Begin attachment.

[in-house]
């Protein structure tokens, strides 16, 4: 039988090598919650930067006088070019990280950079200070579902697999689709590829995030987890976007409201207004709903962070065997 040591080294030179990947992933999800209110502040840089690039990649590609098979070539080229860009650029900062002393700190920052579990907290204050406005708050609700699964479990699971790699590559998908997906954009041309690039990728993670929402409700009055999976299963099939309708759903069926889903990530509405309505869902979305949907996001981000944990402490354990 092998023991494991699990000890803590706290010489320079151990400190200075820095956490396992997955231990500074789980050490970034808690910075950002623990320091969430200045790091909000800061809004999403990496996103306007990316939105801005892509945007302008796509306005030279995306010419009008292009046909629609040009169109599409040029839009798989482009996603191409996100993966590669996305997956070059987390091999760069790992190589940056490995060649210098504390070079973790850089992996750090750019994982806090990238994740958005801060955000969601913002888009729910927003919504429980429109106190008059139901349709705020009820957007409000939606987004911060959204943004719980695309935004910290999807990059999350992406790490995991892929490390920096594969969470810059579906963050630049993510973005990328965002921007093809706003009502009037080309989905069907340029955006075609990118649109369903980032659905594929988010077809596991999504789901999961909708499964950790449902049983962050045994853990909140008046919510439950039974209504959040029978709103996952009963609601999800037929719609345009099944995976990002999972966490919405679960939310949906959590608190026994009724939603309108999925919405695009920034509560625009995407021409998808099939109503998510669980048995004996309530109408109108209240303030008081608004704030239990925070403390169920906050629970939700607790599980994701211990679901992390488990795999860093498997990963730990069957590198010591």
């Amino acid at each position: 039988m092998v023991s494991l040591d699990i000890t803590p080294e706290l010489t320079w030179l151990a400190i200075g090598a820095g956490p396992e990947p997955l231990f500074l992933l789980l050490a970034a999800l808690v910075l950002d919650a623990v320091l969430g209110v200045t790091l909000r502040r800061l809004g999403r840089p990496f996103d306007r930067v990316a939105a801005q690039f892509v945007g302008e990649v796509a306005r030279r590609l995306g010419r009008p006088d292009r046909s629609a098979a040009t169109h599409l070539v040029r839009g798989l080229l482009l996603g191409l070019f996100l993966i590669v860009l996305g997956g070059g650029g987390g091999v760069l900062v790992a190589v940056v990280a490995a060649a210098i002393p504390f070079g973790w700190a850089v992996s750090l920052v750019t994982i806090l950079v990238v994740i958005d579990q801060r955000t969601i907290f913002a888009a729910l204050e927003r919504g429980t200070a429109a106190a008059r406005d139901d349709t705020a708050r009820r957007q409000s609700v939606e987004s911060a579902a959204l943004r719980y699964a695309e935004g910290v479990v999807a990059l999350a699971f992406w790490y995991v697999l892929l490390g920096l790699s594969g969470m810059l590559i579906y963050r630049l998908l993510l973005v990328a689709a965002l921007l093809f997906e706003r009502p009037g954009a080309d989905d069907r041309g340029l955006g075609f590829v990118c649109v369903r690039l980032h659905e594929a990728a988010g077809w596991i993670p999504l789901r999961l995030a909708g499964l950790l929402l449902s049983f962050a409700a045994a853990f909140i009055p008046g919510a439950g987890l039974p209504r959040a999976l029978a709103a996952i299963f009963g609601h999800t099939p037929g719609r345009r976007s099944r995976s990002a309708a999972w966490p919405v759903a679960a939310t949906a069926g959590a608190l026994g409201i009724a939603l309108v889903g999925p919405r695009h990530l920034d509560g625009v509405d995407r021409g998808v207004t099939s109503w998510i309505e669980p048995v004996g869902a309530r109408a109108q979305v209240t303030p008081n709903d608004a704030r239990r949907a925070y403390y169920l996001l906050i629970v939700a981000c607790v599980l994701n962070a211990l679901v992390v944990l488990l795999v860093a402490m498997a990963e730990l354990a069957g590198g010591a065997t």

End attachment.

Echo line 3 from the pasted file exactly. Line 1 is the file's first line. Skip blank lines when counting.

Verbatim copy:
């Amino acid at each position: 039988m092998v023991s494991l040591d699990i000890t803590p080294e706290l010489t320079w030179l151990a400190i200075g090598a820095g956490p396992e990947p997955l231990f500074l992933l789980l050490a970034a999800l808690v910075l950002d919650a623990v320091l969430g209110v200045t790091l909000r502040r800061l809004g999403r840089p990496f996103d306007r930067v990316a939105a801005q690039f892509v945007g302008e990649v796509a306005r030279r590609l995306g010419r009008p006088d292009r046909s629609a098979a040009t169109h599409l070539v040029r839009g798989l080229l482009l996603g191409l070019f996100l993966i590669v860009l996305g997956g070059g650029g987390g091999v760069l900062v790992a190589v940056v990280a490995a060649a210098i002393p504390f070079g973790w700190a850089v992996s750090l920052v750019t994982i806090l950079v990238v994740i958005d579990q801060r955000t969601i907290f913002a888009a729910l204050e927003r919504g429980t200070a429109a106190a008059r406005d139901d349709t705020a708050r009820r957007q409000s609700v939606e987004s911060a579902a959204l943004r719980y699964a695309e935004g910290v479990v999807a990059l999350a699971f992406w790490y995991v697999l892929l490390g920096l790699s594969g969470m810059l590559i579906y963050r630049l998908l993510l973005v990328a689709a965002l921007l093809f997906e706003r009502p009037g954009a080309d989905d069907r041309g340029l955006g075609f590829v990118c649109v369903r690039l980032h659905e594929a990728a988010g077809w596991i993670p999504l789901r999961l995030a909708g499964l950790l929402l449902s049983f962050a409700a045994a853990f909140i009055p008046g919510a439950g987890l039974p209504r959040a999976l029978a709103a996952i299963f009963g609601h999800t099939p037929g719609r345009r976007s099944r995976s990002a309708a999972w966490p919405v759903a679960a939310t949906a069926g959590a608190l026994g409201i009724a939603l309108v889903g999925p919405r695009h990530l920034d509560g625009v509405d995407r021409g998808v207004t099939s109503w998510i309505e669980p048995v004996g869902a309530r109408a109108q979305v209240t303030p008081n709903d608004a704030r239990r949907a925070y403390y169920l996001l906050i629970v939700a981000c607790v599980l994701n962070a211990l679901v992390v944990l488990l795999v860093a402490m498997a990963e730990l354990a069957g590198g010591a065997t």